Sister blogger Maryscott O’Connor of My Left Wing is featured on the front page of the Washington Post today. The article, by David Finkel, is titled “The Left, Online and Outraged: Liberal Blogger Finds an Outlet and a Community.” Maryscott blogs about the writing of the article here.
I admit I had mixed feelings about the article when I read it. Maryscott is one of the smartest bloggers on the web, but the article focused on how angry she is. Lord knows she has a right to be angry. We’re all angry. But Maryscott is a lot better than just angry.
But then I thought, how many other angry people are out there who haven’t discovered the Blogosphere yet? If you aren’t absolutely enraged at what the Bushies and the VRWC are doing to our country, you’re an idiot or a rightie. But I repeat myself.
Sorry, couldn’t resist that one. Just funnin’ with ya, righties. But I hope that a lot of people who read that article will check out the Blogosphere and join in.
“I don’t recall there being a vocal Right that was calling for the public lynching of President Clinton.”
Sorta takes your breath away, doesn’t it? I couldn’t read any further. Enough of that.
I’m going to ramble for a few paragraphs, but I will connect the ramble back to Maryscott and blogging, so please bear with me — Sam Keen wrote a book called Passionate Life — published in 1984 — in which he argued that adulthood is not the final and ultimate stage of life. I regret I don’t have the book at hand and it’s been a while since I read it, but I found the stages discussed online in this sermon. The five stages, Keen said, are (1) child, (2) rebel, (3) adult, (4) outlaw, and (5) lover.
As I remember it, Keen defined the adult stage as a time in which one’s values most closely reflect those of one’s society. Adulthood is the point at which we set aside adolescent rebellion and join the collective. We focus on careers and status as defined by our peers. If you are a standard middle class American adult, for example, your life’s quest becomes acquiring a fixed low-interest mortgage and a stock portfolio. The sermon linked mentions “constructing character armor,” which I remember as adopting the persona assigned to you by society, e.g., businessman, housewife, etc. Most people remain at adult stage for the duration of their lives.
The next stage, outlaw, happens to the lucky few who are separated from the collective. The separation may be caused by crisis or spiritual epiphany, but however it happens, the outlaw looks at the values of his society and sees a load of crap. “Successful” people who used to be role models seem more like zombies — the walking, soulless dead. And, like Cassandra, the more you rave about what crap it all is, the more the adults think you’re nuts. The only people who understand you are the other outlaws (or lovers). It can be very lonely.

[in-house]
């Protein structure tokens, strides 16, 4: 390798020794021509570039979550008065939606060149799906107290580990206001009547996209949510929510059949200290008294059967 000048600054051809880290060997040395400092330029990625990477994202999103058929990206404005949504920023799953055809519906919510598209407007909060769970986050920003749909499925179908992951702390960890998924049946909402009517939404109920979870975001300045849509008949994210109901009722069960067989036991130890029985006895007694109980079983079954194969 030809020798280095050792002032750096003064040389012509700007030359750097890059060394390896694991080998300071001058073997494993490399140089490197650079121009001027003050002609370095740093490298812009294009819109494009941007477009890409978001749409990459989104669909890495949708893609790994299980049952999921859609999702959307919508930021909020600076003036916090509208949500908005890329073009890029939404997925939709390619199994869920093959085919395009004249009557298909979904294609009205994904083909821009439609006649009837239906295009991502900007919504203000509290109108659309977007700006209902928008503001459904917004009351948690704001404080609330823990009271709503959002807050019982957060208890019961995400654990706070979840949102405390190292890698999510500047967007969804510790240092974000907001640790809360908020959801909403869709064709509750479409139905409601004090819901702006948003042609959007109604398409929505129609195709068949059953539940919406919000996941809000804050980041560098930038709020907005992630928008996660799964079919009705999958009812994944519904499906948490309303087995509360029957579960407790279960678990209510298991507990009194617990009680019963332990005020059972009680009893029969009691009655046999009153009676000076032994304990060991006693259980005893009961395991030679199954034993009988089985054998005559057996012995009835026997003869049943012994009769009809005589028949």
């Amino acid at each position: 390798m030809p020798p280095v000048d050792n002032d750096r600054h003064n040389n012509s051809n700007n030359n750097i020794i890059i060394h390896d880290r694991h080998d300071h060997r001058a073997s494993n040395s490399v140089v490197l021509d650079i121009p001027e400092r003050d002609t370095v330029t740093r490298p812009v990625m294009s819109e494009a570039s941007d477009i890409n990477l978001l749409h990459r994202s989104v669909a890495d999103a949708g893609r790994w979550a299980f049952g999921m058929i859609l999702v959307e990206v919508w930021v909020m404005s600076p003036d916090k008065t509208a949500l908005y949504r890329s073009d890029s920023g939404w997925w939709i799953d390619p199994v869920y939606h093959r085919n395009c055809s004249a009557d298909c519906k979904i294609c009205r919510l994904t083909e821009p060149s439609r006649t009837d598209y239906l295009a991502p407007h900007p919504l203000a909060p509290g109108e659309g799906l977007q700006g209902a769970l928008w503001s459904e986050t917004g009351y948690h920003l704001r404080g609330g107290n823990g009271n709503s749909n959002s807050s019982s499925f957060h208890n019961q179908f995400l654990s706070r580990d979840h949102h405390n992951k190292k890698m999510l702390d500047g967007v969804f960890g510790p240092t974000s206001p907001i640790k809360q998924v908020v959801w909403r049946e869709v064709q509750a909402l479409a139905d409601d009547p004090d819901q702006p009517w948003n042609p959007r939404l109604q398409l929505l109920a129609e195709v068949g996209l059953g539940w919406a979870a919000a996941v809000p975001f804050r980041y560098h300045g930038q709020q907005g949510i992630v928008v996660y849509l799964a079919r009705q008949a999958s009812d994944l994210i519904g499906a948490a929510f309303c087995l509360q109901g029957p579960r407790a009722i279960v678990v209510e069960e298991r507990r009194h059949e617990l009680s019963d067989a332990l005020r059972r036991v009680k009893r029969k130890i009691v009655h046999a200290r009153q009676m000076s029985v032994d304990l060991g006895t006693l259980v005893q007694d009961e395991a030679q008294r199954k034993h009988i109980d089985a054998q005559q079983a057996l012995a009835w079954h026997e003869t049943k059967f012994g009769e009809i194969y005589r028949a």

For a good example of someone in the outlaw stage, check out the later writings of Mark Twain. His rantings were laced with wit, but if (for example) you read through this, the anger flames out at you suddenly, and you realize you are reading a very different essay from the one you thought you were reading.
Twain would have been one hell of a blogger.
One difference between the adolescent rebel and the post-adult outlaw is that the adolescent is mostly ego-driven — he’s rebelling because he wants something for himself — whereas the outlaw is less concerned about himself than about others. He wants others to see what he sees — the sham, the injustice — to make the world a better place. With luck the outlaw will eventually put aside his anger and become a lover, a person motivated by compassion to help mankind. Think Gandhi.
I’d like to add that sometimes the outlaw stage misfires and the person separated from the collective doesn’t become a true outlaw but just joins a different collective, or else works his butt off to be allowed back into the old collective. But that’s a different rant.
Anyway, with that context in mind — Maryscott O’Connor is an outlaw. And as such she’s a shining beacon for other outlaws. It’s good to be a beacon in a dark time.
Anger is nothing to be ashamed about. I like this quote from Keen:
Anger is a necessary part of the dance of love. Think of clean anger as the voice of the wise serpent on the early American flag who says, “Don’t tread on me.” Without anger we have no fire, no thunder and lightning to defend the sanctuary of the self. No anger = no boundaries = no passion.
Honor your anger. But before you express it, sort out the righteous from the unrighteous. Immediately after a storm, the water is muddy; rage is indiscriminate. It takes time to discriminate, for the mud to settle. But once the stream runs clear, express your outrage against any who have violated your being. Give the person you intend to love the gift of discriminating anger.
May all our anger be righteous.
Update update: One other thought about anger — right now, we’re on offense, and they’re on defense. Military historians say that attackers usually take more casualties than defenders, because the defenders are fighting from behind barricades or rocks or something, whereas the attackers have to expose themselves to fire to get to the barricades. Unless the attackers have artillery. Or maybe tanks. (Can we use tanks?) Anyway, as Maryscott says, we’ve been fighting from a position of powerlessness; therefore, we have to be more fierce. Let’s see how the Bush Bitter Enders act after the shoe’s on the other foot, eh?